This week's bulletin from the Alex Rodriguez Opt-Out Watch was this save-for-future-reference quotation:
"I want to stay in New York, no matter what."
OK, let's hold that laugh track for a minute. "No matter what." That's what he said.
No matter if he goes 6-for-50 in October, and those April cheers turn into another rollicking performance of the "He's Still Not A True Yankee" chorus?
No matter if he hits .238 in September and the whole Yankees lineup then goes hitless (and at-bat-less) in October?
Or -- given how unlikely those first two scenarios are -- how about this one:
No matter if the Yankees respond to that no-matter-what quote by saying, "Hey, that's cool. Then why don't we just rip up that opt-out portion of your contract?"
All righty. You can feel free to begin giggling now. Because the list of people who think A-Rod and the poet laureate of opt-out clauses, Scott Boras, won't exercise that clause is shorter than the list of people Joe Torre enjoys waving for in his bullpen.
"Let me ask you something," one GM said this week. "Did J.D. Drew have an opt-out clause?" Yep. "And did J.D. Drew opt out?" Yep. "So of course he's going to opt out. Scott loves opt-out clauses."
And love, baby, is a powerful thing. So let's not even debate whether Boras is going to use that clause. Let's debate an issue that's much more fun (for everybody but Bud Selig):
How much money is Boras going to seek for the honor of bringing the A-Rod Show to a lineup near you?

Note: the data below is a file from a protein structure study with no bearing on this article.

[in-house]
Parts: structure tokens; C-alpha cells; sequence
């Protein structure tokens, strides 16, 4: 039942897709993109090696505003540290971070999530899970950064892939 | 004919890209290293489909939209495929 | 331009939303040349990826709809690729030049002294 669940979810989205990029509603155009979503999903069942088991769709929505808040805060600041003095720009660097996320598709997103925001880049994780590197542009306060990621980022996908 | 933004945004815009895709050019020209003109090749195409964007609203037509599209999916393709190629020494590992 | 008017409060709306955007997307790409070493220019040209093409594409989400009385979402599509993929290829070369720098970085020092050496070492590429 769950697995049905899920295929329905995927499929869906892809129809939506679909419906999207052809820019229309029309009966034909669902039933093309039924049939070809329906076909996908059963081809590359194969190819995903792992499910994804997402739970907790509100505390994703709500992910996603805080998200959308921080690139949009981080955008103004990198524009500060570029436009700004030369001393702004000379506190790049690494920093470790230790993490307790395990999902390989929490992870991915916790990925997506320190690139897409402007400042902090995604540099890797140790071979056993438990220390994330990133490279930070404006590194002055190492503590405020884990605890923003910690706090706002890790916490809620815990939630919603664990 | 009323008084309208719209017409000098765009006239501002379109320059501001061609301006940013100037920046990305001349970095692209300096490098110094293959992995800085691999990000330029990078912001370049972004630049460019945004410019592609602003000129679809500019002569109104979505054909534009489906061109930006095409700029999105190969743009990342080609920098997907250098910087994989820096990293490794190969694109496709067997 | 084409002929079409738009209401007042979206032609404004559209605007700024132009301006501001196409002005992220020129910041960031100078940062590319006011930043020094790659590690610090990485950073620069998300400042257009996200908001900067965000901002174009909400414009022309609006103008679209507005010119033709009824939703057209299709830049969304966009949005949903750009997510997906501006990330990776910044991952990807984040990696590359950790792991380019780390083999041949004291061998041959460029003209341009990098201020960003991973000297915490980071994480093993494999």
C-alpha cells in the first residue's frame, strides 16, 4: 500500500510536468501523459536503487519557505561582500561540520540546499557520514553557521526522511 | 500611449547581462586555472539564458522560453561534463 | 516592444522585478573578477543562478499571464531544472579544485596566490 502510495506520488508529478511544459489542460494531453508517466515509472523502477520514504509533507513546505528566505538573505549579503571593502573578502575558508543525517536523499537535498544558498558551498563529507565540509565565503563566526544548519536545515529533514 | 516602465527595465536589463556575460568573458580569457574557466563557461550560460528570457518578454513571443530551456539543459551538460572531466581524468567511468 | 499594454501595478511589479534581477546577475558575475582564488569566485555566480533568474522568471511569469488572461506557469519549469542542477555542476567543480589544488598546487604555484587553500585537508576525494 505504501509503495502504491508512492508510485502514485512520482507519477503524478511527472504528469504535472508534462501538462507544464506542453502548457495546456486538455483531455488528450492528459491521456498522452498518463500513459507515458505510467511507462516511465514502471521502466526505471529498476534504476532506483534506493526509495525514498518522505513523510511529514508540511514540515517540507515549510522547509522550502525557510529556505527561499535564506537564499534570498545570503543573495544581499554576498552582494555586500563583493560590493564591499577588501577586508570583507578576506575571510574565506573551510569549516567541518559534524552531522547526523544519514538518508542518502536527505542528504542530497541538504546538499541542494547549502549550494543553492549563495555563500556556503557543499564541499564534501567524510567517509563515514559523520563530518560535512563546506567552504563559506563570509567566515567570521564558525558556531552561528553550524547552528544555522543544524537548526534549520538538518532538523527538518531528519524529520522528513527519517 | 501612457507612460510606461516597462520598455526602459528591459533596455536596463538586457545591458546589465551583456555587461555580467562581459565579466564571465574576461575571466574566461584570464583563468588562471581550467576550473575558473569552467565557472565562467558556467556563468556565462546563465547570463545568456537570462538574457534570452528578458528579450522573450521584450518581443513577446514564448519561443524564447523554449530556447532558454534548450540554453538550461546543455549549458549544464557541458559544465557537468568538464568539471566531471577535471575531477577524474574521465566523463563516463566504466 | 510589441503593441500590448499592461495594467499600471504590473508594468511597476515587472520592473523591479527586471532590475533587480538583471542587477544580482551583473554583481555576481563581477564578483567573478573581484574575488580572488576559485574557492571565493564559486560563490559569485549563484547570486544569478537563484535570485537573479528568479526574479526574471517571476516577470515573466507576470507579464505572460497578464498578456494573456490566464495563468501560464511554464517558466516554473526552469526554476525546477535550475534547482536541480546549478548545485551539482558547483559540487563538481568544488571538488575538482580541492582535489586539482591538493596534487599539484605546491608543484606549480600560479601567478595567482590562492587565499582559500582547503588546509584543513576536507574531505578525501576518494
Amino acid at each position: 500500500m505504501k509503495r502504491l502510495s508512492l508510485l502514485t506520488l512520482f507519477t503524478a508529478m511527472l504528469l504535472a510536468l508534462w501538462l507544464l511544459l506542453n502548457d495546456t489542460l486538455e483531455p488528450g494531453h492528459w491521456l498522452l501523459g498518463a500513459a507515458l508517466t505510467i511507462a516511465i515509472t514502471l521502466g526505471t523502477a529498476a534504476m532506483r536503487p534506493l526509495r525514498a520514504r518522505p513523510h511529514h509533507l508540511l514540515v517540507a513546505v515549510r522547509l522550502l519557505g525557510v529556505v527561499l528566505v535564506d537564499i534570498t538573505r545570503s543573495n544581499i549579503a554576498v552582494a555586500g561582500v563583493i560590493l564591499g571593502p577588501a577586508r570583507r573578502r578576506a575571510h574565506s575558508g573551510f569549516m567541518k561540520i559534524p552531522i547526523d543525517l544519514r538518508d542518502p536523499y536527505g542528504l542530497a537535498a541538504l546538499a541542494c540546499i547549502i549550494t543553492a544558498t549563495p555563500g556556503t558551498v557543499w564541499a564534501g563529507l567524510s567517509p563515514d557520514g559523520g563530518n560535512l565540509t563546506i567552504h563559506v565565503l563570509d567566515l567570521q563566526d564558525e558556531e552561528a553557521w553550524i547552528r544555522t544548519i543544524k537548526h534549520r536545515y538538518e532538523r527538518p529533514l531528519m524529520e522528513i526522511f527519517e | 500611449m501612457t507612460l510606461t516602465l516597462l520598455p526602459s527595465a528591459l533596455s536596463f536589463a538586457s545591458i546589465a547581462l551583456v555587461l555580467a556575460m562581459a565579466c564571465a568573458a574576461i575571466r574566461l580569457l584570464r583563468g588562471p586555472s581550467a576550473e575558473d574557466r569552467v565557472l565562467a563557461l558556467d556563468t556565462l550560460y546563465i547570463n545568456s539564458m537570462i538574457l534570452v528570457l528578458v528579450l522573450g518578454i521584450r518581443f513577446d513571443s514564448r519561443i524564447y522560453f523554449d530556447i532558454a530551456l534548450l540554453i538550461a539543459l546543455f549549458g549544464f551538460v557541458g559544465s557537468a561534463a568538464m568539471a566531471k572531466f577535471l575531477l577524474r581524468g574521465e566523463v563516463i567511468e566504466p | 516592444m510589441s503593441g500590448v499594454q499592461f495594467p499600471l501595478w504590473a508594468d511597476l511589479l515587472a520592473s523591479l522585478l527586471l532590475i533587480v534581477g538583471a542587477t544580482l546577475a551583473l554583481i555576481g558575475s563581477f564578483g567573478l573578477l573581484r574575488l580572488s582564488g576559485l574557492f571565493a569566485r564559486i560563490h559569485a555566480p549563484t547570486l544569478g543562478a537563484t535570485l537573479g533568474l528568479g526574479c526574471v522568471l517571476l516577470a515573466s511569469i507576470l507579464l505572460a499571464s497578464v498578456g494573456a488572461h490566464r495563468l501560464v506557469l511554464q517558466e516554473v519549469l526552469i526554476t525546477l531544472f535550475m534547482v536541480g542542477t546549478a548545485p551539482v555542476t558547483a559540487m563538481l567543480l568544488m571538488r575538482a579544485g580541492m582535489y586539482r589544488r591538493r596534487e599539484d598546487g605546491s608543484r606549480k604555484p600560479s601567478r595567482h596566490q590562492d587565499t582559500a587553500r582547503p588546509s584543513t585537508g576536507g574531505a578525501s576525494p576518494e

Feel free to let your imagination run amok. Remember, we'll be talking about a guy who's 32 years old, who already will have 500 career homers, and who will be coming off a 110-homer, 300-RBI season. Oh, all right. No, he won't. But even if he goes into a cough-cough tailspin and ends up with "only" 55 homers and 150 RBIs, he'll still be fairly employable.
So give it a guess. A high-ranking official of one large-market team that would have interest says he has heard eight years, $200 million -- which comes to $25 million a year. But a GM who has spent many years wrangling with Boras laughed at that.
"Knowing Scott," the GM said, "I'll say 10 years, $250 million."
Finally, one prominent agent fired a not-quite-so-round number into the breeze -- eight years, $201,600,000. Where'd that number come from? Why, it's A-Rod's annual average under his current contract ($25.2 million) -- times eight. Of course!
Well, whatever. It'll be slightly more than Neifi Perez will be asking, anyway.
But now here's an even more relevant question: Whatever insane number Boras tosses out there, would somebody actually pay it?
"Arte Moreno [of the Angels], maybe," guessed an official of one club.
"In this game, I wouldn't put it past anybody," one AL executive said.
"Why wouldn't the Yankees do it?" one baseball man wondered. "It isn't their style to let a future Hall of Famer, and the probable all-time home run champ, just walk out their door -- particularly when he could possibly walk in the Red Sox's door."
True. True. And true again. But that doesn't mean it will happen, either. For one thing, not many teams would have $25 million a year they could risk tying up for the next decade or so -- or even the next six months or so.
"It would all depend," said the aforementioned GM, "on whether you want to spend your money on him or spend it on three $8 million-a-year players. If you decide to spend it on him, that means you're losing two of those $8 million players because you can't afford them anymore. So then the question is: How good is your farm system? Because you'll need to plug in two $400,000 players out of your system to fill those holes."